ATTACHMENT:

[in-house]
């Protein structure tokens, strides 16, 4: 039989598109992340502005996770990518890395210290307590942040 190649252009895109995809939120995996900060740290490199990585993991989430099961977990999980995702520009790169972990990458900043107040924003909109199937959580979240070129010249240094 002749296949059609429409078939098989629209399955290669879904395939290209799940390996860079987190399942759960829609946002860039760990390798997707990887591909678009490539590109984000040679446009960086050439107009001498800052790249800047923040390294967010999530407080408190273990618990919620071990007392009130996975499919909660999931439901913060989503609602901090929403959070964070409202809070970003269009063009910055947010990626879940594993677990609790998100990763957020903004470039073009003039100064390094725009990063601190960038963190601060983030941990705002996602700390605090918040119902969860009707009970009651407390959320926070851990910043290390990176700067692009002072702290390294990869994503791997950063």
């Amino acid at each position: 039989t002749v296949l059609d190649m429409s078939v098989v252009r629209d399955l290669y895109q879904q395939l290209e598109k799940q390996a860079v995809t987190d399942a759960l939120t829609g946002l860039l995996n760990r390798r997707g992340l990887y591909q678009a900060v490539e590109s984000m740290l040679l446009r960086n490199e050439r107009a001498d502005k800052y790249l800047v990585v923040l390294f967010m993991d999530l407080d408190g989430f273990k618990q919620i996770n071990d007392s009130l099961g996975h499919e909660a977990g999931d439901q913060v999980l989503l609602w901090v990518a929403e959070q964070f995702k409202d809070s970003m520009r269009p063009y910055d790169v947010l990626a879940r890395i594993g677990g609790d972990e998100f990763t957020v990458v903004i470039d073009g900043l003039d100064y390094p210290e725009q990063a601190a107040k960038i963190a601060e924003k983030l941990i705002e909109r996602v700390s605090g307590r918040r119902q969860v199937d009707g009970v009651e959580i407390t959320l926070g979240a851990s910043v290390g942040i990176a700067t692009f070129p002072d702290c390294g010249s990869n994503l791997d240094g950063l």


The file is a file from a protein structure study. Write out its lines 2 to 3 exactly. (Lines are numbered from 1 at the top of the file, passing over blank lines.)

């Protein structure tokens, strides 16, 4: 039989598109992340502005996770990518890395210290307590942040 190649252009895109995809939120995996900060740290490199990585993991989430099961977990999980995702520009790169972990990458900043107040924003909109199937959580979240070129010249240094 002749296949059609429409078939098989629209399955290669879904395939290209799940390996860079987190399942759960829609946002860039760990390798997707990887591909678009490539590109984000040679446009960086050439107009001498800052790249800047923040390294967010999530407080408190273990618990919620071990007392009130996975499919909660999931439901913060989503609602901090929403959070964070409202809070970003269009063009910055947010990626879940594993677990609790998100990763957020903004470039073009003039100064390094725009990063601190960038963190601060983030941990705002996602700390605090918040119902969860009707009970009651407390959320926070851990910043290390990176700067692009002072702290390294990869994503791997950063």
């Amino acid at each position: 039989t002749v296949l059609d190649m429409s078939v098989v252009r629209d399955l290669y895109q879904q395939l290209e598109k799940q390996a860079v995809t987190d399942a759960l939120t829609g946002l860039l995996n760990r390798r997707g992340l990887y591909q678009a900060v490539e590109s984000m740290l040679l446009r960086n490199e050439r107009a001498d502005k800052y790249l800047v990585v923040l390294f967010m993991d999530l407080d408190g989430f273990k618990q919620i996770n071990d007392s009130l099961g996975h499919e909660a977990g999931d439901q913060v999980l989503l609602w901090v990518a929403e959070q964070f995702k409202d809070s970003m520009r269009p063009y910055d790169v947010l990626a879940r890395i594993g677990g609790d972990e998100f990763t957020v990458v903004i470039d073009g900043l003039d100064y390094p210290e725009q990063a601190a107040k960038i963190a601060e924003k983030l941990i705002e909109r996602v700390s605090g307590r918040r119902q969860v199937d009707g009970v009651e959580i407390t959320l926070g979240a851990s910043v290390g942040i990176a700067t692009f070129p002072d702290c390294g010249s990869n994503l791997d240094g950063l």